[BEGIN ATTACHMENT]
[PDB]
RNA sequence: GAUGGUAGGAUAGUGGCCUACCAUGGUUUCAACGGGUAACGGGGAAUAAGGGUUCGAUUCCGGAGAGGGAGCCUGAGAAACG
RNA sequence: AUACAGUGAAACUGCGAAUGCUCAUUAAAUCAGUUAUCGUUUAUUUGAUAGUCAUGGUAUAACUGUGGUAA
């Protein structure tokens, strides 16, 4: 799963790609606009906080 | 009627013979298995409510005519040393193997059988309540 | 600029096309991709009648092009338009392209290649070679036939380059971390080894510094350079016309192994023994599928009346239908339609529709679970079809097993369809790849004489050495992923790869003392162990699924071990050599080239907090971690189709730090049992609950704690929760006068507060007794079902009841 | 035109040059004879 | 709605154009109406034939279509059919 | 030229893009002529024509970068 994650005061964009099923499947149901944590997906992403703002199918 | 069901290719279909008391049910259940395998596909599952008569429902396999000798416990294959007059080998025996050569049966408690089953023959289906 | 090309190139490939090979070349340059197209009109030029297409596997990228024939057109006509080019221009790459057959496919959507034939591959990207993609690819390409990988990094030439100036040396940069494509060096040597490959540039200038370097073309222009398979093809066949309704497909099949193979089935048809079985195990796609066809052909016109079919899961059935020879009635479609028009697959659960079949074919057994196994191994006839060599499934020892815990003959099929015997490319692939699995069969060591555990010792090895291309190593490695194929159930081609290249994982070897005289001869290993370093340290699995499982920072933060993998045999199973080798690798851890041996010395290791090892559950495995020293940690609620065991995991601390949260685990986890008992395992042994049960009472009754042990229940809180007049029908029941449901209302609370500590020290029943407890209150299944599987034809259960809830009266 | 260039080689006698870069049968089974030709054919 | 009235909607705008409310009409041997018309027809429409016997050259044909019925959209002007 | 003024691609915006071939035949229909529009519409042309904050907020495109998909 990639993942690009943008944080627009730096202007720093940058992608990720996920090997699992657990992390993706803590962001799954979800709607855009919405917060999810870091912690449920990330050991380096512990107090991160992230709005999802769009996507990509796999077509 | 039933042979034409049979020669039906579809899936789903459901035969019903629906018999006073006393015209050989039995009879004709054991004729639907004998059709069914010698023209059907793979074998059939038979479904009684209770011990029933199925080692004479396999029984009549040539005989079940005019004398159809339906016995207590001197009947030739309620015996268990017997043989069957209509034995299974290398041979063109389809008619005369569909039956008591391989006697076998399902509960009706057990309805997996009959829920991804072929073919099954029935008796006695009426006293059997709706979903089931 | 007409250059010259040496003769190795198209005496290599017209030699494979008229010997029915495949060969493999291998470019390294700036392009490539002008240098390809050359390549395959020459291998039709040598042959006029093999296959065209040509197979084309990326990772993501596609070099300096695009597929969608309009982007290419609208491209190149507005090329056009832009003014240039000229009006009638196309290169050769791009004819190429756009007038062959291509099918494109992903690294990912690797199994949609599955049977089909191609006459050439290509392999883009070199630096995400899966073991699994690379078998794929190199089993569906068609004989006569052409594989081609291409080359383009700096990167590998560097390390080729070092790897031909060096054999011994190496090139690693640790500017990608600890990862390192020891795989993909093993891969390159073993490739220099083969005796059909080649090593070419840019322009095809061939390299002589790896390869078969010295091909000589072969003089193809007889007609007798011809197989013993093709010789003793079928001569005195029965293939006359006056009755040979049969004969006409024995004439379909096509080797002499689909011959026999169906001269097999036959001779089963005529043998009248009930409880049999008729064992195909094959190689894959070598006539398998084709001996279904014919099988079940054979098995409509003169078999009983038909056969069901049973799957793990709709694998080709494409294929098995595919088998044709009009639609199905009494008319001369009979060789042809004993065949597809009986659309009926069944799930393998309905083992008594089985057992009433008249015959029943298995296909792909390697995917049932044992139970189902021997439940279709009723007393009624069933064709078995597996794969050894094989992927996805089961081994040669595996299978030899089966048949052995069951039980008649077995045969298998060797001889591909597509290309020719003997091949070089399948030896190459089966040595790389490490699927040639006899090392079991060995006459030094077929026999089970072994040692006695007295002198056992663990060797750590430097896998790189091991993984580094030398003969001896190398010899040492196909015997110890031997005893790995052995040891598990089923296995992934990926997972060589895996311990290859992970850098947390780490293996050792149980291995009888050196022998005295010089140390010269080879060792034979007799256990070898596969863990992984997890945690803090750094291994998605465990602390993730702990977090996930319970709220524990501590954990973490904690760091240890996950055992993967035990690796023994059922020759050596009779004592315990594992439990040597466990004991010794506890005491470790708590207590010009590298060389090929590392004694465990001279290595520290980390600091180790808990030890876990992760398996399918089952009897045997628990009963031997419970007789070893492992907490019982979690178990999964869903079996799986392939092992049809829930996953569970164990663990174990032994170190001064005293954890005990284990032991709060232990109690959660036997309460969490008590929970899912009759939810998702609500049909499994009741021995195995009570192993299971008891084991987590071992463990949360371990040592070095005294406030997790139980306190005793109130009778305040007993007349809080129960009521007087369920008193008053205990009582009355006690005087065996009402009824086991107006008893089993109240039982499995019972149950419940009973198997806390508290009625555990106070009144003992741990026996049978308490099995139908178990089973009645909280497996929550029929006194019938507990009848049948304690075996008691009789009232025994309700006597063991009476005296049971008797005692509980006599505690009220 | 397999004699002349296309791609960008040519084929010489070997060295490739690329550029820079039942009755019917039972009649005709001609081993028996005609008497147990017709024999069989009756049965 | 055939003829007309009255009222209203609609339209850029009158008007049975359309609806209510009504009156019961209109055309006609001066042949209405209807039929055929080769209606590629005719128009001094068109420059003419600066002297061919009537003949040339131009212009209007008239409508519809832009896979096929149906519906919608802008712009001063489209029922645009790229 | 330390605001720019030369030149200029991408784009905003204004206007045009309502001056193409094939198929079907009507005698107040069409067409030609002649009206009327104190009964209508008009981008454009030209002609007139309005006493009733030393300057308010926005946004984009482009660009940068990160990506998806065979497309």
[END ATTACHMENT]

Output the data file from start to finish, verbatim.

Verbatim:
[PDB]
RNA sequence: GAUGGUAGGAUAGUGGCCUACCAUGGUUUCAACGGGUAACGGGGAAUAAGGGUUCGAUUCCGGAGAGGGAGCCUGAGAAACG
RNA sequence: AUACAGUGAAACUGCGAAUGCUCAUUAAAUCAGUUAUCGUUUAUUUGAUAGUCAUGGUAUAACUGUGGUAA
């Protein structure tokens, strides 16, 4: 799963790609606009906080 | 009627013979298995409510005519040393193997059988309540 | 600029096309991709009648092009338009392209290649070679036939380059971390080894510094350079016309192994023994599928009346239908339609529709679970079809097993369809790849004489050495992923790869003392162990699924071990050599080239907090971690189709730090049992609950704690929760006068507060007794079902009841 | 035109040059004879 | 709605154009109406034939279509059919 | 030229893009002529024509970068 994650005061964009099923499947149901944590997906992403703002199918 | 069901290719279909008391049910259940395998596909599952008569429902396999000798416990294959007059080998025996050569049966408690089953023959289906 | 090309190139490939090979070349340059197209009109030029297409596997990228024939057109006509080019221009790459057959496919959507034939591959990207993609690819390409990988990094030439100036040396940069494509060096040597490959540039200038370097073309222009398979093809066949309704497909099949193979089935048809079985195990796609066809052909016109079919899961059935020879009635479609028009697959659960079949074919057994196994191994006839060599499934020892815990003959099929015997490319692939699995069969060591555990010792090895291309190593490695194929159930081609290249994982070897005289001869290993370093340290699995499982920072933060993998045999199973080798690798851890041996010395290791090892559950495995020293940690609620065991995991601390949260685990986890008992395992042994049960009472009754042990229940809180007049029908029941449901209302609370500590020290029943407890209150299944599987034809259960809830009266 | 260039080689006698870069049968089974030709054919 | 009235909607705008409310009409041997018309027809429409016997050259044909019925959209002007 | 003024691609915006071939035949229909529009519409042309904050907020495109998909 990639993942690009943008944080627009730096202007720093940058992608990720996920090997699992657990992390993706803590962001799954979800709607855009919405917060999810870091912690449920990330050991380096512990107090991160992230709005999802769009996507990509796999077509 | 039933042979034409049979020669039906579809899936789903459901035969019903629906018999006073006393015209050989039995009879004709054991004729639907004998059709069914010698023209059907793979074998059939038979479904009684209770011990029933199925080692004479396999029984009549040539005989079940005019004398159809339906016995207590001197009947030739309620015996268990017997043989069957209509034995299974290398041979063109389809008619005369569909039956008591391989006697076998399902509960009706057990309805997996009959829920991804072929073919099954029935008796006695009426006293059997709706979903089931 | 007409250059010259040496003769190795198209005496290599017209030699494979008229010997029915495949060969493999291998470019390294700036392009490539002008240098390809050359390549395959020459291998039709040598042959006029093999296959065209040509197979084309990326990772993501596609070099300096695009597929969608309009982007290419609208491209190149507005090329056009832009003014240039000229009006009638196309290169050769791009004819190429756009007038062959291509099918494109992903690294990912690797199994949609599955049977089909191609006459050439290509392999883009070199630096995400899966073991699994690379078998794929190199089993569906068609004989006569052409594989081609291409080359383009700096990167590998560097390390080729070092790897031909060096054999011994190496090139690693640790500017990608600890990862390192020891795989993909093993891969390159073993490739220099083969005796059909080649090593070419840019322009095809061939390299002589790896390869078969010295091909000589072969003089193809007889007609007798011809197989013993093709010789003793079928001569005195029965293939006359006056009755040979049969004969006409024995004439379909096509080797002499689909011959026999169906001269097999036959001779089963005529043998009248009930409880049999008729064992195909094959190689894959070598006539398998084709001996279904014919099988079940054979098995409509003169078999009983038909056969069901049973799957793990709709694998080709494409294929098995595919088998044709009009639609199905009494008319001369009979060789042809004993065949597809009986659309009926069944799930393998309905083992008594089985057992009433008249015959029943298995296909792909390697995917049932044992139970189902021997439940279709009723007393009624069933064709078995597996794969050894094989992927996805089961081994040669595996299978030899089966048949052995069951039980008649077995045969298998060797001889591909597509290309020719003997091949070089399948030896190459089966040595790389490490699927040639006899090392079991060995006459030094077929026999089970072994040692006695007295002198056992663990060797750590430097896998790189091991993984580094030398003969001896190398010899040492196909015997110890031997005893790995052995040891598990089923296995992934990926997972060589895996311990290859992970850098947390780490293996050792149980291995009888050196022998005295010089140390010269080879060792034979007799256990070898596969863990992984997890945690803090750094291994998605465990602390993730702990977090996930319970709220524990501590954990973490904690760091240890996950055992993967035990690796023994059922020759050596009779004592315990594992439990040597466990004991010794506890005491470790708590207590010009590298060389090929590392004694465990001279290595520290980390600091180790808990030890876990992760398996399918089952009897045997628990009963031997419970007789070893492992907490019982979690178990999964869903079996799986392939092992049809829930996953569970164990663990174990032994170190001064005293954890005990284990032991709060232990109690959660036997309460969490008590929970899912009759939810998702609500049909499994009741021995195995009570192993299971008891084991987590071992463990949360371990040592070095005294406030997790139980306190005793109130009778305040007993007349809080129960009521007087369920008193008053205990009582009355006690005087065996009402009824086991107006008893089993109240039982499995019972149950419940009973198997806390508290009625555990106070009144003992741990026996049978308490099995139908178990089973009645909280497996929550029929006194019938507990009848049948304690075996008691009789009232025994309700006597063991009476005296049971008797005692509980006599505690009220 | 397999004699002349296309791609960008040519084929010489070997060295490739690329550029820079039942009755019917039972009649005709001609081993028996005609008497147990017709024999069989009756049965 | 055939003829007309009255009222209203609609339209850029009158008007049975359309609806209510009504009156019961209109055309006609001066042949209405209807039929055929080769209606590629005719128009001094068109420059003419600066002297061919009537003949040339131009212009209007008239409508519809832009896979096929149906519906919608802008712009001063489209029922645009790229 | 330390605001720019030369030149200029991408784009905003204004206007045009309502001056193409094939198929079907009507005698107040069409067409030609002649009206009327104190009964209508008009981008454009030209002609007139309005006493009733030393300057308010926005946004984009482009660009940068990160990506998806065979497309």